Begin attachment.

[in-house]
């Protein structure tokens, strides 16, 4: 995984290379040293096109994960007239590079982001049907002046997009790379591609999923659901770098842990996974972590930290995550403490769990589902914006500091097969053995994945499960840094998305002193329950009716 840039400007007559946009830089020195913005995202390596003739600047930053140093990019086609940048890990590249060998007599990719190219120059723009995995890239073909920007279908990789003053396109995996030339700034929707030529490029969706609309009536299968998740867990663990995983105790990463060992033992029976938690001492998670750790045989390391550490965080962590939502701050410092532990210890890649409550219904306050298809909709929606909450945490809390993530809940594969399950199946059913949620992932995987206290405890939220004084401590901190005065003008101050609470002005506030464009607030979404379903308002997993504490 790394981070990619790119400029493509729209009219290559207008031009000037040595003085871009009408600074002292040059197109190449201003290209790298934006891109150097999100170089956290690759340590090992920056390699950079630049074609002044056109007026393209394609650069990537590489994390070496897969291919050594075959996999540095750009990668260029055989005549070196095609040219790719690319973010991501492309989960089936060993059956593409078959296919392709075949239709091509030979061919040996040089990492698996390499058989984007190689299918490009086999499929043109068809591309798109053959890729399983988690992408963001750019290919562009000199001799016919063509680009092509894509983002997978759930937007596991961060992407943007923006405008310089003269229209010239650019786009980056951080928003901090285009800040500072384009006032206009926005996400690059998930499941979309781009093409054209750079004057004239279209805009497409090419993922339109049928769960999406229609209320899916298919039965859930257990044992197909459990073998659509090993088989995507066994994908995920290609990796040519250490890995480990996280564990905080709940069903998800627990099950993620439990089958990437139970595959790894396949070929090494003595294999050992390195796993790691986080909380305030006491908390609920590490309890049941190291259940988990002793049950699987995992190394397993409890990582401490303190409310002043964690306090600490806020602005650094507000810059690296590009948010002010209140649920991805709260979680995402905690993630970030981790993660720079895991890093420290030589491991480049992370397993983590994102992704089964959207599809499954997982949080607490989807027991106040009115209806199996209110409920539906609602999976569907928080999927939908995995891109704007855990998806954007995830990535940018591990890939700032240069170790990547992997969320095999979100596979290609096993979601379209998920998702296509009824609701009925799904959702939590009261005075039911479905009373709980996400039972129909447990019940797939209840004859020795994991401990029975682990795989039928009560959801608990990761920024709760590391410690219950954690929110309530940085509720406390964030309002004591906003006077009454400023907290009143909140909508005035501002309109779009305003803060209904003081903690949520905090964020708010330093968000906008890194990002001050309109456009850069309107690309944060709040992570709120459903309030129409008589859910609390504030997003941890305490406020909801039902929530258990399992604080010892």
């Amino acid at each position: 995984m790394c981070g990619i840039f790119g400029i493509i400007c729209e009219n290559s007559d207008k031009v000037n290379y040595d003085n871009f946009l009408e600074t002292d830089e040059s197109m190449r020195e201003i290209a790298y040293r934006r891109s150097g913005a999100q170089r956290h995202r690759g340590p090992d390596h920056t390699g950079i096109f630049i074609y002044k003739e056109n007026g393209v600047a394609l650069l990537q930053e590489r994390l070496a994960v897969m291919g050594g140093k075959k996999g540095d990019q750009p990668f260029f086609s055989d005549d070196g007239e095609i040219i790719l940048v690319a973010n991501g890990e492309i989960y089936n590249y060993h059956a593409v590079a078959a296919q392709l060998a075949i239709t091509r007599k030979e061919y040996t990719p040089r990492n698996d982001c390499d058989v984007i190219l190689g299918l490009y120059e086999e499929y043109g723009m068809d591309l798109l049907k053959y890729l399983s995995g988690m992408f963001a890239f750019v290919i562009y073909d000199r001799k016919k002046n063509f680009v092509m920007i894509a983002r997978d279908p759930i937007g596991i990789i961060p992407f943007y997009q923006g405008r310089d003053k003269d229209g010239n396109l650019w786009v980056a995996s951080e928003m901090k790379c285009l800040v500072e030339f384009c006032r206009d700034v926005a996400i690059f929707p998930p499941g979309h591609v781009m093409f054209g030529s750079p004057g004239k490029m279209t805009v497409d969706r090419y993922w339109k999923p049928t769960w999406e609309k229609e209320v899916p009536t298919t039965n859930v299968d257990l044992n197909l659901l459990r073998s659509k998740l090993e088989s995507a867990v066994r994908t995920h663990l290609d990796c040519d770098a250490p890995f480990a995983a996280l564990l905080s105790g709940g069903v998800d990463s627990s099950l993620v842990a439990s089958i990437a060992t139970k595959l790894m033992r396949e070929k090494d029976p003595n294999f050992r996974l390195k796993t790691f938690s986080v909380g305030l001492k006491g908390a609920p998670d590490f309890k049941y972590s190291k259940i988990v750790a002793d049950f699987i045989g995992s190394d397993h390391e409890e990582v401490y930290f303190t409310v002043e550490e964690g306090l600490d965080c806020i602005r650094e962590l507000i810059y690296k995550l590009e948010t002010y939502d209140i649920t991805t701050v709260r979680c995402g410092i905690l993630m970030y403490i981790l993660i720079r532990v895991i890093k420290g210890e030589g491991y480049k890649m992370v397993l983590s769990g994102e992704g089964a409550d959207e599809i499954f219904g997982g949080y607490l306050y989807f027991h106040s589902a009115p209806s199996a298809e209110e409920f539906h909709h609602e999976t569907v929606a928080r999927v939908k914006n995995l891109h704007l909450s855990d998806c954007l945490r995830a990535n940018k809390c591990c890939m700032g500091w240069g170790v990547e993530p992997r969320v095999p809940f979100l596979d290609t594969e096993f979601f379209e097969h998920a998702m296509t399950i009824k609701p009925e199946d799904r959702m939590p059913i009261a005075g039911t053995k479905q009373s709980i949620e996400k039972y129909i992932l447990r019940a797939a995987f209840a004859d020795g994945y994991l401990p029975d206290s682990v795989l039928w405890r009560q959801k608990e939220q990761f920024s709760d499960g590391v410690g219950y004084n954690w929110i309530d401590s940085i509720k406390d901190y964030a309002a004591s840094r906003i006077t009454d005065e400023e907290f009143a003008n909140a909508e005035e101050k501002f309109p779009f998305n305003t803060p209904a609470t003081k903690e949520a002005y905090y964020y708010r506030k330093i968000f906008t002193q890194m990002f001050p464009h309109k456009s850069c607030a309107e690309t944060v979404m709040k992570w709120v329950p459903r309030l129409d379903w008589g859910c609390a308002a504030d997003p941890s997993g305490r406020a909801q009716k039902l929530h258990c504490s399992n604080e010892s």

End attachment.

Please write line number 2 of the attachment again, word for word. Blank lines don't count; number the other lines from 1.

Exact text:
């Protein structure tokens, strides 16, 4: 995984290379040293096109994960007239590079982001049907002046997009790379591609999923659901770098842990996974972590930290995550403490769990589902914006500091097969053995994945499960840094998305002193329950009716 840039400007007559946009830089020195913005995202390596003739600047930053140093990019086609940048890990590249060998007599990719190219120059723009995995890239073909920007279908990789003053396109995996030339700034929707030529490029969706609309009536299968998740867990663990995983105790990463060992033992029976938690001492998670750790045989390391550490965080962590939502701050410092532990210890890649409550219904306050298809909709929606909450945490809390993530809940594969399950199946059913949620992932995987206290405890939220004084401590901190005065003008101050609470002005506030464009607030979404379903308002997993504490 790394981070990619790119400029493509729209009219290559207008031009000037040595003085871009009408600074002292040059197109190449201003290209790298934006891109150097999100170089956290690759340590090992920056390699950079630049074609002044056109007026393209394609650069990537590489994390070496897969291919050594075959996999540095750009990668260029055989005549070196095609040219790719690319973010991501492309989960089936060993059956593409078959296919392709075949239709091509030979061919040996040089990492698996390499058989984007190689299918490009086999499929043109068809591309798109053959890729399983988690992408963001750019290919562009000199001799016919063509680009092509894509983002997978759930937007596991961060992407943007923006405008310089003269229209010239650019786009980056951080928003901090285009800040500072384009006032206009926005996400690059998930499941979309781009093409054209750079004057004239279209805009497409090419993922339109049928769960999406229609209320899916298919039965859930257990044992197909459990073998659509090993088989995507066994994908995920290609990796040519250490890995480990996280564990905080709940069903998800627990099950993620439990089958990437139970595959790894396949070929090494003595294999050992390195796993790691986080909380305030006491908390609920590490309890049941190291259940988990002793049950699987995992190394397993409890990582401490303190409310002043964690306090600490806020602005650094507000810059690296590009948010002010209140649920991805709260979680995402905690993630970030981790993660720079895991890093420290030589491991480049992370397993983590994102992704089964959207599809499954997982949080607490989807027991106040009115209806199996209110409920539906609602999976569907928080999927939908995995891109704007855990998806954007995830990535940018591990890939700032240069170790990547992997969320095999979100596979290609096993979601379209998920998702296509009824609701009925799904959702939590009261005075039911479905009373709980996400039972129909447990019940797939209840004859020795994991401990029975682990795989039928009560959801608990990761920024709760590391410690219950954690929110309530940085509720406390964030309002004591906003006077009454400023907290009143909140909508005035501002309109779009305003803060209904003081903690949520905090964020708010330093968000906008890194990002001050309109456009850069309107690309944060709040992570709120459903309030129409008589859910609390504030997003941890305490406020909801039902929530258990399992604080010892």